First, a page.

What are the benefits of apprenticeships?

Apprenticeships can be an effective means of dealing with both current and future workforce issues. They allow businesses to 'grow their own' workforce by recruiting new talent and creating career paths into their organisations. Apprenticeships also help to ensure that employers have the right (up-to-date) skills and qualifications to progress their organisations, including filling any skills gaps and becoming more competitive. They are often more cost effective than hiring skilled staff as both the training and recruitment costs are lower.

There are a number of governmental schemes aimed at improving the attractiveness of apprenticeships to employers which offer support in implementing and funding the training costs (although not typically the wage costs) of apprenticeships. The level of funding available depends on the age of the apprentice and sometimes the location of the employer but by way of example the NAS will provide funds to cover up to 100% of the cost of training an apprentice aged 16 to 18 years. The AGE 16 to 24 employer incentive is also available to provide wage grants to assist employers in recruiting young apprentices.

And what are the risks?

Apprenticeships involve greater responsibilities for employers than ordinary contracts of employment. In particular, they are vocational in nature in that they provide training for the apprentice and work for the employer. It is therefore important that an employer supports an apprentice in his or her dual status of employee and learner by, for example, allowing him or her time off for college and examinations. It might be appropriate to include an express term within the apprenticeship agreement, or develop employer policies, to allow time off for training.

If employers do not provide fair access to their apprenticeship schemes in terms of gender, age, ethnicity and diversity, there is a risk that deterred applicants may accuse them of discrimination. Employers should therefore avoid applying discriminatory criteria such as age limits or a requirement for GCSEs which may constitute indirect discrimination unless such criteria can be justified objectively.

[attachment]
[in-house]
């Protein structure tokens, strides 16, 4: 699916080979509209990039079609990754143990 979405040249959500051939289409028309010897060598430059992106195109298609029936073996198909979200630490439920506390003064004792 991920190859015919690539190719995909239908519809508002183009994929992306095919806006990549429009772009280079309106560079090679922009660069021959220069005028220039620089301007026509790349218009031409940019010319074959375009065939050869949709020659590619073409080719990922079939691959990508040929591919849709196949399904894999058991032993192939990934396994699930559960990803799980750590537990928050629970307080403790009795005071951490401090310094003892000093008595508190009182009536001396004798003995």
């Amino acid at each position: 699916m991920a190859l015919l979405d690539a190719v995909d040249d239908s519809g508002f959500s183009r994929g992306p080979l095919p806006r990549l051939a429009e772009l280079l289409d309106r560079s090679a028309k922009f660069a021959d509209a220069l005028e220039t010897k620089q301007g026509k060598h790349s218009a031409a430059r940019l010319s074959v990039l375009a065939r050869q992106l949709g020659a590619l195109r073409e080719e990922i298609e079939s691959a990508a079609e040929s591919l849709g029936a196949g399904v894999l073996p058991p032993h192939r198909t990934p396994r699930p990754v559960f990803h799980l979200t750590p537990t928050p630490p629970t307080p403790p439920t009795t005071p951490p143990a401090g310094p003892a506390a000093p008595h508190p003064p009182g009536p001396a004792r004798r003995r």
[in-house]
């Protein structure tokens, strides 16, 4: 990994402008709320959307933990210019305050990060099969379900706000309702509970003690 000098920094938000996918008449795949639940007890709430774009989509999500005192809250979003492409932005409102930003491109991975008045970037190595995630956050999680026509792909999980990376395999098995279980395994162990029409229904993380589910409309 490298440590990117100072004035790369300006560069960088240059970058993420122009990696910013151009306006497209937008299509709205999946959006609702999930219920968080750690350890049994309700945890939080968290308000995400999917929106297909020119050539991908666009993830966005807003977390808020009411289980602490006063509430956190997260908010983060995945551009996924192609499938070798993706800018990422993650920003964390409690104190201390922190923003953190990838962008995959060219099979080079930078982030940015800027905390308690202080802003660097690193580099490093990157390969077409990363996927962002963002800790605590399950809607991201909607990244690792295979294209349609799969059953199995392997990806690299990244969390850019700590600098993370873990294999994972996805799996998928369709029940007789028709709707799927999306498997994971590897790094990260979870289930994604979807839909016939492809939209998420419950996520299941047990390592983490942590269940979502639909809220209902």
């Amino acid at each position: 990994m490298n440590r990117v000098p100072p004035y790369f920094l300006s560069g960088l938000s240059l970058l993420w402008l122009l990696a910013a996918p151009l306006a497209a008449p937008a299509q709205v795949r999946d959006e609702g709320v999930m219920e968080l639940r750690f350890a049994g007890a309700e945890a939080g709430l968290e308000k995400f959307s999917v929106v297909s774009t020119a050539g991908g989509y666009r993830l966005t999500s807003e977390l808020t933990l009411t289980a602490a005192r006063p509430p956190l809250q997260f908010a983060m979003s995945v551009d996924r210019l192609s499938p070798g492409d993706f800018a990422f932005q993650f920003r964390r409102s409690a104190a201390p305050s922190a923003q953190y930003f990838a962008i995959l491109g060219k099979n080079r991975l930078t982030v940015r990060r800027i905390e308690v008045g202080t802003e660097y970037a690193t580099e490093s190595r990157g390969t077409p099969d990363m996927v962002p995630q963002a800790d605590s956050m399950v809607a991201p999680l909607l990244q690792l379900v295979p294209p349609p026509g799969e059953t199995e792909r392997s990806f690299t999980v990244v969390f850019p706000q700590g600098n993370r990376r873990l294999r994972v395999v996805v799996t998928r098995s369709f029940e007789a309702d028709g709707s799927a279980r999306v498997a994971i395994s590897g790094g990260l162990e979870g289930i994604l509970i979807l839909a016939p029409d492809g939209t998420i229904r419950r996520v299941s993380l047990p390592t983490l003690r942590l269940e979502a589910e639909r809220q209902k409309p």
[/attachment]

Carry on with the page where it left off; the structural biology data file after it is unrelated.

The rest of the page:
In addition to compliance with the NMW legislation, employers should check whether any sector-specific minimum wage rates apply and whether it would be appropriate to pay above the minimum wage, for example by paying a 'London Weighting Allowance' to compensate apprentices for the extra costs of living and studying in or around the capital.

Further, as apprenticeship agreements have the same status as contracts of service, apprentices engaged under apprenticeship agreements can be dismissed in the same way as ordinary employees. However, it is important to note that employers only have a limited right of dismissal in relation to apprentices engaged under traditional common law contracts of apprenticeship and in the event of wrongful termination of a contract of apprenticeship, different principles apply to the assessment of damages which will include loss of wages, loss of training and loss of status. Damages for breach of a common law contract of apprenticeship are therefore potentially much greater than damages for breach of an apprenticeship agreement which is deemed to be a contract of service.

Inadvertently creating a common law contract of apprenticeship (with the greater risks and costs associated with termination) when the parties intended to create an apprenticeship agreement under the ASCLA 2009 is a trap for the unwary but one which can easily be avoided by planning properly and taking appropriate advice.

The content of this article is intended to provide a general guide to the subject matter. Specialist advice should be sought about your specific circumstances.